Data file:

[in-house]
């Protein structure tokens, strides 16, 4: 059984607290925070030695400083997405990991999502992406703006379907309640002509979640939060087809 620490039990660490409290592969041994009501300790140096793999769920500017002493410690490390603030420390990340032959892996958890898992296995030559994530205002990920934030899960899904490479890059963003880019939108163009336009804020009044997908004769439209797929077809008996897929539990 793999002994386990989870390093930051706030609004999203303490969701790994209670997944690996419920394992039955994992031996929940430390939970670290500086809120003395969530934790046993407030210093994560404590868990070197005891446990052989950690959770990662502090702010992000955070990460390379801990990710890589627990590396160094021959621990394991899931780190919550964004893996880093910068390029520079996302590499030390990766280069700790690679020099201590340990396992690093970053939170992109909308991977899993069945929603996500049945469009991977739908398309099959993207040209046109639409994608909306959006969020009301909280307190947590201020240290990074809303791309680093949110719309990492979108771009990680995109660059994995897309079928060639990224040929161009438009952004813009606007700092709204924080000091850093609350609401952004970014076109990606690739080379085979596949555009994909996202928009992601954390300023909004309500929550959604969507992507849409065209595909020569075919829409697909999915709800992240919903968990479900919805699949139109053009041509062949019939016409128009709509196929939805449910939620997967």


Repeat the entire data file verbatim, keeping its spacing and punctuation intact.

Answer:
[in-house]
């Protein structure tokens, strides 16, 4: 059984607290925070030695400083997405990991999502992406703006379907309640002509979640939060087809 620490039990660490409290592969041994009501300790140096793999769920500017002493410690490390603030420390990340032959892996958890898992296995030559994530205002990920934030899960899904490479890059963003880019939108163009336009804020009044997908004769439209797929077809008996897929539990 793999002994386990989870390093930051706030609004999203303490969701790994209670997944690996419920394992039955994992031996929940430390939970670290500086809120003395969530934790046993407030210093994560404590868990070197005891446990052989950690959770990662502090702010992000955070990460390379801990990710890589627990590396160094021959621990394991899931780190919550964004893996880093910068390029520079996302590499030390990766280069700790690679020099201590340990396992690093970053939170992109909308991977899993069945929603996500049945469009991977739908398309099959993207040209046109639409994608909306959006969020009301909280307190947590201020240290990074809303791309680093949110719309990492979108771009990680995109660059994995897309079928060639990224040929161009438009952004813009606007700092709204924080000091850093609350609401952004970014076109990606690739080379085979596949555009994909996202928009992601954390300023909004309500929550959604969507992507849409065209595909020569075919829409697909999915709800992240919903968990479900919805699949139109053009041509062949019939016409128009709509196929939805449910939620997967």